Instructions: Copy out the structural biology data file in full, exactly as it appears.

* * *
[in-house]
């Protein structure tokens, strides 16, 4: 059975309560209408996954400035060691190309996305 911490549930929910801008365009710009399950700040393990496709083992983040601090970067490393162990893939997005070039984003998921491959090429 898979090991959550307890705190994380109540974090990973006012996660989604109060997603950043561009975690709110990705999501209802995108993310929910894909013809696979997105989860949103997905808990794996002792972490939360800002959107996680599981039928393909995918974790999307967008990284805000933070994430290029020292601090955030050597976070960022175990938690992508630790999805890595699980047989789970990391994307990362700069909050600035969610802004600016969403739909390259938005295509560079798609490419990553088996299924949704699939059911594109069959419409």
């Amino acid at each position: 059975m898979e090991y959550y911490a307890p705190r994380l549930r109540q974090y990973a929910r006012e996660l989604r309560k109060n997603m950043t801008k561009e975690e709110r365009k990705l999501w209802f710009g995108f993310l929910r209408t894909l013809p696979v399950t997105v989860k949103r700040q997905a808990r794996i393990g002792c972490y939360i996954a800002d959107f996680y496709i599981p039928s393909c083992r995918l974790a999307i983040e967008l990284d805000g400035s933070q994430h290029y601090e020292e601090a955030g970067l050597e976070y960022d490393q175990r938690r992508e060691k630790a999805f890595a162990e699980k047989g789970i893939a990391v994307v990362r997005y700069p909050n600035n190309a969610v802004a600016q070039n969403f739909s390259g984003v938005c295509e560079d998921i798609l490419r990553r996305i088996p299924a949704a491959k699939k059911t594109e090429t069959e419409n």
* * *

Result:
[in-house]
């Protein structure tokens, strides 16, 4: 059975309560209408996954400035060691190309996305 911490549930929910801008365009710009399950700040393990496709083992983040601090970067490393162990893939997005070039984003998921491959090429 898979090991959550307890705190994380109540974090990973006012996660989604109060997603950043561009975690709110990705999501209802995108993310929910894909013809696979997105989860949103997905808990794996002792972490939360800002959107996680599981039928393909995918974790999307967008990284805000933070994430290029020292601090955030050597976070960022175990938690992508630790999805890595699980047989789970990391994307990362700069909050600035969610802004600016969403739909390259938005295509560079798609490419990553088996299924949704699939059911594109069959419409």
């Amino acid at each position: 059975m898979e090991y959550y911490a307890p705190r994380l549930r109540q974090y990973a929910r006012e996660l989604r309560k109060n997603m950043t801008k561009e975690e709110r365009k990705l999501w209802f710009g995108f993310l929910r209408t894909l013809p696979v399950t997105v989860k949103r700040q997905a808990r794996i393990g002792c972490y939360i996954a800002d959107f996680y496709i599981p039928s393909c083992r995918l974790a999307i983040e967008l990284d805000g400035s933070q994430h290029y601090e020292e601090a955030g970067l050597e976070y960022d490393q175990r938690r992508e060691k630790a999805f890595a162990e699980k047989g789970i893939a990391v994307v990362r997005y700069p909050n600035n190309a969610v802004a600016q070039n969403f739909s390259g984003v938005c295509e560079d998921i798609l490419r990553r996305i088996p299924a949704a491959k699939k059911t594109e090429t069959e419409n």